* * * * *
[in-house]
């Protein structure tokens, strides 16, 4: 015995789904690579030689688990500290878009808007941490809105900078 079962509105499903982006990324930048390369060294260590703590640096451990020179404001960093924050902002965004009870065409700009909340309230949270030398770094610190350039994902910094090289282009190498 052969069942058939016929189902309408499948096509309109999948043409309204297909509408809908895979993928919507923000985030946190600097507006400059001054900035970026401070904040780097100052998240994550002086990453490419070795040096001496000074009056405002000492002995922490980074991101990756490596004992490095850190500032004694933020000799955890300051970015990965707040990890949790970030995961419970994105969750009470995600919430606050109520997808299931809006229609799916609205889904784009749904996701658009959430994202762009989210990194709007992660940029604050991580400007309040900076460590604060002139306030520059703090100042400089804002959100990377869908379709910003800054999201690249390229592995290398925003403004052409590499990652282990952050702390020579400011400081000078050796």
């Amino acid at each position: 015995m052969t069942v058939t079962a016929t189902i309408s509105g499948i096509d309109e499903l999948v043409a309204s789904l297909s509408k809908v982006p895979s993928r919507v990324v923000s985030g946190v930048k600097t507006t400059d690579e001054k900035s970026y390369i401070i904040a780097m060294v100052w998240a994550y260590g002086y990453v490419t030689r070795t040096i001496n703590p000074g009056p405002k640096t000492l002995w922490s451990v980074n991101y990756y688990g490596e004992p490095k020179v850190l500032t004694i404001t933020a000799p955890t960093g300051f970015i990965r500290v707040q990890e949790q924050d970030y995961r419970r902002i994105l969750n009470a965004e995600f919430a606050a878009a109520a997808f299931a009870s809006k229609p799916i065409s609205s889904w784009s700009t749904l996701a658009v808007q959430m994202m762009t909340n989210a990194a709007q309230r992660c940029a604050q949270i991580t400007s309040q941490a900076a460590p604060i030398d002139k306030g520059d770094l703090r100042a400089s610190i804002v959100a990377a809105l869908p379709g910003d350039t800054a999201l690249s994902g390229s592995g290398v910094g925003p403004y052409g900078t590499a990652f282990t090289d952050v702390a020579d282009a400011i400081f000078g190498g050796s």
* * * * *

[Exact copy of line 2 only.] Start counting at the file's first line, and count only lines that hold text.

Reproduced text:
């Protein structure tokens, strides 16, 4: 015995789904690579030689688990500290878009808007941490809105900078 079962509105499903982006990324930048390369060294260590703590640096451990020179404001960093924050902002965004009870065409700009909340309230949270030398770094610190350039994902910094090289282009190498 052969069942058939016929189902309408499948096509309109999948043409309204297909509408809908895979993928919507923000985030946190600097507006400059001054900035970026401070904040780097100052998240994550002086990453490419070795040096001496000074009056405002000492002995922490980074991101990756490596004992490095850190500032004694933020000799955890300051970015990965707040990890949790970030995961419970994105969750009470995600919430606050109520997808299931809006229609799916609205889904784009749904996701658009959430994202762009989210990194709007992660940029604050991580400007309040900076460590604060002139306030520059703090100042400089804002959100990377869908379709910003800054999201690249390229592995290398925003403004052409590499990652282990952050702390020579400011400081000078050796």